When Shylock refers to his “ancient grudge” with Antonio, he alludes to not just the longstanding personal animosity between the two men, but to the long history of anti-Semitic stories and attitudes that shaped the world of the play. The gruesomeness of Shylock’s demand for “a pound of flesh” might shock a modern audience, but tales of bloodthirsty Jews harming Christian bodies were common in medieval and renaissance Europe. Shakespeare and his Elizabethan audiences probably would have known the story of Little Saint Hugh of Lincoln, a child whose death was falsely attributed to a Jewish community as “ritual murder” in the thirteenth century, and similar myths of Jewish sacrifices of Christian children. Likewise, the abuse that Shylock endures because of his profession is consistent with longstanding European attitudes toward Jewish moneylenders. In medieval and renaissance Europe, moneylending was one of the few professions available to Jews, who were barred from practicing many other trades. But the fact that they charged interest on their loans caused them to be further reviled by Christians who believed usury, or moneylending with interest, was sinful.
In addition to believing derogatory myths about the Jewish religion, most members of Shakespeare’s audience would have never met a Jew in real life. Elizabethan England was a homogenous society; in 1290, King Edward I had expelled all Jews from England or forced them to convert. Additionally, the 1594 trial and execution of Roderigo Lopez, Queen Elizabeth I’s royal physician, led to a surge of anti-Semitism in England in the late sixteenth century. Lopez, a convert to the Church of England of Jewish descent, was accused of conspiring to poison the queen, convicted of high treason, hanged, drawn and quartered. Scholars estimate that Shakespeare wrote The Merchant of Venice between 1596 and 1599, so we can assume that this event would still have been a part of the collective social consciousness when Shakespeare wrote the play. Furthermore, in Christopher Marlowe’s 1589 play The Jew of Malta, which critics consider a significant source for The Merchant of Venice, the Jewish character of Barabas is a murderous villain who poisons every character who stands in his way.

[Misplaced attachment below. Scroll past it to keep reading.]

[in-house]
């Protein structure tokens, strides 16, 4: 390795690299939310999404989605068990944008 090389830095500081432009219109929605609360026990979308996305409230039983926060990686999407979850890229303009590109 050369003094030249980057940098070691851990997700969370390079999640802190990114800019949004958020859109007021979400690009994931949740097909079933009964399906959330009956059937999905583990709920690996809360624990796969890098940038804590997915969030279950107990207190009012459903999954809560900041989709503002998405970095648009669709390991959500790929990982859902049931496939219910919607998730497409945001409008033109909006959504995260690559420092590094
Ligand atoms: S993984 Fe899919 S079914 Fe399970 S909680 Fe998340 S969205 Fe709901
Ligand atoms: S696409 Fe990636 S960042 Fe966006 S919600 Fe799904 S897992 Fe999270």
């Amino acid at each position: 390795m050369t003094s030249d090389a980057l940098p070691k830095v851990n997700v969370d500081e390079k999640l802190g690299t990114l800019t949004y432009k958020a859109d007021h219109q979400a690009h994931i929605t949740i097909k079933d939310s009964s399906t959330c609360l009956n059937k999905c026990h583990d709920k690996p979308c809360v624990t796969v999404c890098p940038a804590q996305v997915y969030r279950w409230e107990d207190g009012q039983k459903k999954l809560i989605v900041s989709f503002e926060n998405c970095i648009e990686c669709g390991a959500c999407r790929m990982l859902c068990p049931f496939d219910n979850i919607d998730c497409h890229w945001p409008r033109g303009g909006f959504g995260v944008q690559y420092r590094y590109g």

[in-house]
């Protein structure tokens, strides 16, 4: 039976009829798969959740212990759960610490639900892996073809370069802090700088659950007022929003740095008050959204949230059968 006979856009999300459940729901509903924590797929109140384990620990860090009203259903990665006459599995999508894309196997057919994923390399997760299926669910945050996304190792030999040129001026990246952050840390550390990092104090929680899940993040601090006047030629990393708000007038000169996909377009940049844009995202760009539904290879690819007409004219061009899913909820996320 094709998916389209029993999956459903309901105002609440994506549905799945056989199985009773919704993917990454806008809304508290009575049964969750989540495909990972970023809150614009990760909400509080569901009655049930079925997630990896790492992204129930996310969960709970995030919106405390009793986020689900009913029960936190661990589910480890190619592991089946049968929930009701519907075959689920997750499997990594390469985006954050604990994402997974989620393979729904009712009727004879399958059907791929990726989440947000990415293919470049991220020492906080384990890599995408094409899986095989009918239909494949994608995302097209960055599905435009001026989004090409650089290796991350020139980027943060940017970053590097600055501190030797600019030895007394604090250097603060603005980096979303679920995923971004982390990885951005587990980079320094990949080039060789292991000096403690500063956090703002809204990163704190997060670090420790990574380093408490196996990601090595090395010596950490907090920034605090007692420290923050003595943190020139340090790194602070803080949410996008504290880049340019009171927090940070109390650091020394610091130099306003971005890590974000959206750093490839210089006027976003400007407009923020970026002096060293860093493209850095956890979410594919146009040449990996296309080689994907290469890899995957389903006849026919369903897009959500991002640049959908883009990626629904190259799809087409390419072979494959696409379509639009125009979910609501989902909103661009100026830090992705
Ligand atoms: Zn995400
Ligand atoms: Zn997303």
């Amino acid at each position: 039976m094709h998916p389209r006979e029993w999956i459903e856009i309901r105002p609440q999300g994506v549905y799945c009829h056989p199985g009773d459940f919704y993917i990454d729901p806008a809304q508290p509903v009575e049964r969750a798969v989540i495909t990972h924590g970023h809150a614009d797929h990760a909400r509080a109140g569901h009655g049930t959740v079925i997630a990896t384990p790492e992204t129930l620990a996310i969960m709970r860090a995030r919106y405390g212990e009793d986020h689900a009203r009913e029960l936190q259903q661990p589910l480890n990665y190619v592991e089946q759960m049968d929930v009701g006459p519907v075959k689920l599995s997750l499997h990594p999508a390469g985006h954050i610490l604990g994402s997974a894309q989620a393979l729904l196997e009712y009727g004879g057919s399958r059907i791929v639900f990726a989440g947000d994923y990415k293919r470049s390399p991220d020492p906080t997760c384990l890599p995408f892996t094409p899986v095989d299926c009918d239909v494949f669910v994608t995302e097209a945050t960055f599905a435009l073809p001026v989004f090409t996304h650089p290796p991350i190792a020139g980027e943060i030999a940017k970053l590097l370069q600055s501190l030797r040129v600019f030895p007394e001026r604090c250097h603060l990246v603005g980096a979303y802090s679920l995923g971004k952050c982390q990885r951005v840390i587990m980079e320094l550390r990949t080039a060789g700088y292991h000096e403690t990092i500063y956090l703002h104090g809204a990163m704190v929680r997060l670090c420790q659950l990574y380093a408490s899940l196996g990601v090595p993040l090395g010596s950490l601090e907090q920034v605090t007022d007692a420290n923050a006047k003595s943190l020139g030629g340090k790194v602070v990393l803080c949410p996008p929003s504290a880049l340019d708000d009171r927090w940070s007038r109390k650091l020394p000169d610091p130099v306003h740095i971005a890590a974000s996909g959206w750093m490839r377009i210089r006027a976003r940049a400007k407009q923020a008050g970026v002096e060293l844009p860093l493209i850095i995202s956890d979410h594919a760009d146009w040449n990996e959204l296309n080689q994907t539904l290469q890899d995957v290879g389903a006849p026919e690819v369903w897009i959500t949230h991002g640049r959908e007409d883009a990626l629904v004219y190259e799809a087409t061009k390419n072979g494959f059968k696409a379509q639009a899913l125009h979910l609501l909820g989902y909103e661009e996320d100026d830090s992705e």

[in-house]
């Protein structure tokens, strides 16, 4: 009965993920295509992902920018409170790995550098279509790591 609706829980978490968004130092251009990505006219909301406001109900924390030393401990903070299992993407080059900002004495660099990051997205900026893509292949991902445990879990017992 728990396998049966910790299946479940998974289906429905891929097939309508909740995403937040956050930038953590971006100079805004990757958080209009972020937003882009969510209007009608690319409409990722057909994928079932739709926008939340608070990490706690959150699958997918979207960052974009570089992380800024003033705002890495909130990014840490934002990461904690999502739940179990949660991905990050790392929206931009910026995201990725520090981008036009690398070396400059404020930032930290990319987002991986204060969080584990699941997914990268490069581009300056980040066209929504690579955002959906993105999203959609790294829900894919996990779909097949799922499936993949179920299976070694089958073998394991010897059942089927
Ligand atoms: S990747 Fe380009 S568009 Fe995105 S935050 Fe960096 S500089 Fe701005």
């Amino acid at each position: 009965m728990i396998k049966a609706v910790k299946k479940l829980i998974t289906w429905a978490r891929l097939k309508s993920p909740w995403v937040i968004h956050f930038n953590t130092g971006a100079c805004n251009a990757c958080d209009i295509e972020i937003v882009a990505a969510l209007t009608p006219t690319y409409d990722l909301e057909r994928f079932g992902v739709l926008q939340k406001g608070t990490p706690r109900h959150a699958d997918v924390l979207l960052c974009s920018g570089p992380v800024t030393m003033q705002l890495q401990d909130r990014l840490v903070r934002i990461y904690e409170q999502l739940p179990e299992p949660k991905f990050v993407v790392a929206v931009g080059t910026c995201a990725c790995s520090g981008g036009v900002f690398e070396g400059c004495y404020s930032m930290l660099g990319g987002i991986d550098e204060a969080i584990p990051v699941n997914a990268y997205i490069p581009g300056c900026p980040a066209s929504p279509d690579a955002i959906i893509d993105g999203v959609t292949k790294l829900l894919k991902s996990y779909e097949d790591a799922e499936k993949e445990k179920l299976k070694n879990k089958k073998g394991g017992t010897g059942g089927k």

In the centuries since Shakespeare wrote The Merchant of Venice, the way different productions have handled the text’s problematic attitude toward Jewish people tells the story of their own society’s grappling with anti-Semitism. In the first productions of the play, comedians portrayed Shylock as either a clown or a monster, but in the nineteenth century, Shakespearean actor Edmund Kean won great acclaim for playing Shylock sympathetically. Henry Irving’s 1879 production of the play omitted some of the most anti-Semitic lines and added a scene at the end where Shylock finds his house deserted, emphasizing the tragedy in the comedy. A 2004 film establishes Shylock as a representative of a suffering race by opening with shots of Venice’s Jewish ghetto and descriptions of the abuse of Jews in Venice. Today, the play’s controversial history stands as part of its value; like all good literature, it serves as lens through which we can understand our past and a mirror in which we can examine our own, imperfect present.